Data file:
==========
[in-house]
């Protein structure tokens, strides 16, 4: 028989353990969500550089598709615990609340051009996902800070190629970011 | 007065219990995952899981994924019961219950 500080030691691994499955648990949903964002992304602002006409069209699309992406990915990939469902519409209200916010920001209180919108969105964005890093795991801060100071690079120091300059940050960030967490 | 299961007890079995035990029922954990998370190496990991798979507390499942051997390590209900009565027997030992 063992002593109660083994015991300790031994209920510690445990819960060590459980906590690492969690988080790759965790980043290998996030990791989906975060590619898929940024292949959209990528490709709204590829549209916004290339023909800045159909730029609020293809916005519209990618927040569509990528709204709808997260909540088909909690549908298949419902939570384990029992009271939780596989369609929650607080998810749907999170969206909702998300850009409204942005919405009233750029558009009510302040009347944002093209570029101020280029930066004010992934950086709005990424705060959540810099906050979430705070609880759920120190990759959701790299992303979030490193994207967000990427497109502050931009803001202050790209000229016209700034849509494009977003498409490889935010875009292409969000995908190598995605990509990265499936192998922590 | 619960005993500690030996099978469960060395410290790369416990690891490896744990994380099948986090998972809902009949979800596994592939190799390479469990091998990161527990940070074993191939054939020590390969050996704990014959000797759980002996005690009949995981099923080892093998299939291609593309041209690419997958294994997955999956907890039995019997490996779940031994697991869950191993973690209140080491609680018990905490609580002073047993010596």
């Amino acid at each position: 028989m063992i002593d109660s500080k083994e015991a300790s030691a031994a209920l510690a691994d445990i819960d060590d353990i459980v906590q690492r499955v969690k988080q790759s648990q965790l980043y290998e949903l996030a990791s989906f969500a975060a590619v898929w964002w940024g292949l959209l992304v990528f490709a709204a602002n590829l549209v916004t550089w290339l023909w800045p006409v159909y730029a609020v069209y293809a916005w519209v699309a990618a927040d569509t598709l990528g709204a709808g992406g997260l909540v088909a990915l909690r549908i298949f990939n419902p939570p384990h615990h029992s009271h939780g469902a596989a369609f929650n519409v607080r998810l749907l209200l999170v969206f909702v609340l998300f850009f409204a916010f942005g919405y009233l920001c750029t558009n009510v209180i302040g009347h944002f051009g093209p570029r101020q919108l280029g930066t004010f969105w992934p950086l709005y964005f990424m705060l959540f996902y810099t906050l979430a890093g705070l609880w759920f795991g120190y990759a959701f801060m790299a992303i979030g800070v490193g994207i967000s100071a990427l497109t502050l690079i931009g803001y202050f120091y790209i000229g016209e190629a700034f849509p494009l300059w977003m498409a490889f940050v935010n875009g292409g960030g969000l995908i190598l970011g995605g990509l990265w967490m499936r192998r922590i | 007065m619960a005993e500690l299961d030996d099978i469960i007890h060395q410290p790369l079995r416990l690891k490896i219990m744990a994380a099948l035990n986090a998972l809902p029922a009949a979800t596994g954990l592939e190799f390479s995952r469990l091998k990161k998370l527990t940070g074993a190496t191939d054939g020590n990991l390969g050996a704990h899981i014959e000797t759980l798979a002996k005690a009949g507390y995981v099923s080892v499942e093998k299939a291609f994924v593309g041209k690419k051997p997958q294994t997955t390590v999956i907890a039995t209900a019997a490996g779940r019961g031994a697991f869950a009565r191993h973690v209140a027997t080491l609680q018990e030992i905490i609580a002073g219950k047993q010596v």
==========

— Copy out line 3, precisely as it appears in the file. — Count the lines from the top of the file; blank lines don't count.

């Amino acid at each position: 028989m063992i002593d109660s500080k083994e015991a300790s030691a031994a209920l510690a691994d445990i819960d060590d353990i459980v906590q690492r499955v969690k988080q790759s648990q965790l980043y290998e949903l996030a990791s989906f969500a975060a590619v898929w964002w940024g292949l959209l992304v990528f490709a709204a602002n590829l549209v916004t550089w290339l023909w800045p006409v159909y730029a609020v069209y293809a916005w519209v699309a990618a927040d569509t598709l990528g709204a709808g992406g997260l909540v088909a990915l909690r549908i298949f990939n419902p939570p384990h615990h029992s009271h939780g469902a596989a369609f929650n519409v607080r998810l749907l209200l999170v969206f909702v609340l998300f850009f409204a916010f942005g919405y009233l920001c750029t558009n009510v209180i302040g009347h944002f051009g093209p570029r101020q919108l280029g930066t004010f969105w992934p950086l709005y964005f990424m705060l959540f996902y810099t906050l979430a890093g705070l609880w759920f795991g120190y990759a959701f801060m790299a992303i979030g800070v490193g994207i967000s100071a990427l497109t502050l690079i931009g803001y202050f120091y790209i000229g016209e190629a700034f849509p494009l300059w977003m498409a490889f940050v935010n875009g292409g960030g969000l995908i190598l970011g995605g990509l990265w967490m499936r192998r922590i | 007065m619960a005993e500690l299961d030996d099978i469960i007890h060395q410290p790369l079995r416990l690891k490896i219990m744990a994380a099948l035990n986090a998972l809902p029922a009949a979800t596994g954990l592939e190799f390479s995952r469990l091998k990161k998370l527990t940070g074993a190496t191939d054939g020590n990991l390969g050996a704990h899981i014959e000797t759980l798979a002996k005690a009949g507390y995981v099923s080892v499942e093998k299939a291609f994924v593309g041209k690419k051997p997958q294994t997955t390590v999956i907890a039995t209900a019997a490996g779940r019961g031994a697991f869950a009565r191993h973690v209140a027997t080491l609680q018990e030992i905490i609580a002073g219950k047993q010596v």